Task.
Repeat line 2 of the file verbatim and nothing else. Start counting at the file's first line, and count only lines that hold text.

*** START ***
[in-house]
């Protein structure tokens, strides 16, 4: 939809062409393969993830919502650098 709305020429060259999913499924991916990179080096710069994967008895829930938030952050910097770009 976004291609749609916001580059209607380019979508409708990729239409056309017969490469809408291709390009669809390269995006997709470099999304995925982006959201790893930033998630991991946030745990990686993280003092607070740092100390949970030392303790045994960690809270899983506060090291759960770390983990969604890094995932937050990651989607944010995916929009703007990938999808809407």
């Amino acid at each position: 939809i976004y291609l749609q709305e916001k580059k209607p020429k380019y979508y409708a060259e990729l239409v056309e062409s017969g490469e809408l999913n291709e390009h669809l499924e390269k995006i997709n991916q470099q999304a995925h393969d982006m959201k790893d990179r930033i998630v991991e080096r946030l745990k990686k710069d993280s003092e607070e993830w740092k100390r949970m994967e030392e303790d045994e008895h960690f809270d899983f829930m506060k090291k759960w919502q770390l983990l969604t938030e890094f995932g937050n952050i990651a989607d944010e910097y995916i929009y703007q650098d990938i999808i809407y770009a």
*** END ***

């Protein structure tokens, strides 16, 4: 939809062409393969993830919502650098 709305020429060259999913499924991916990179080096710069994967008895829930938030952050910097770009 976004291609749609916001580059209607380019979508409708990729239409056309017969490469809408291709390009669809390269995006997709470099999304995925982006959201790893930033998630991991946030745990990686993280003092607070740092100390949970030392303790045994960690809270899983506060090291759960770390983990969604890094995932937050990651989607944010995916929009703007990938999808809407």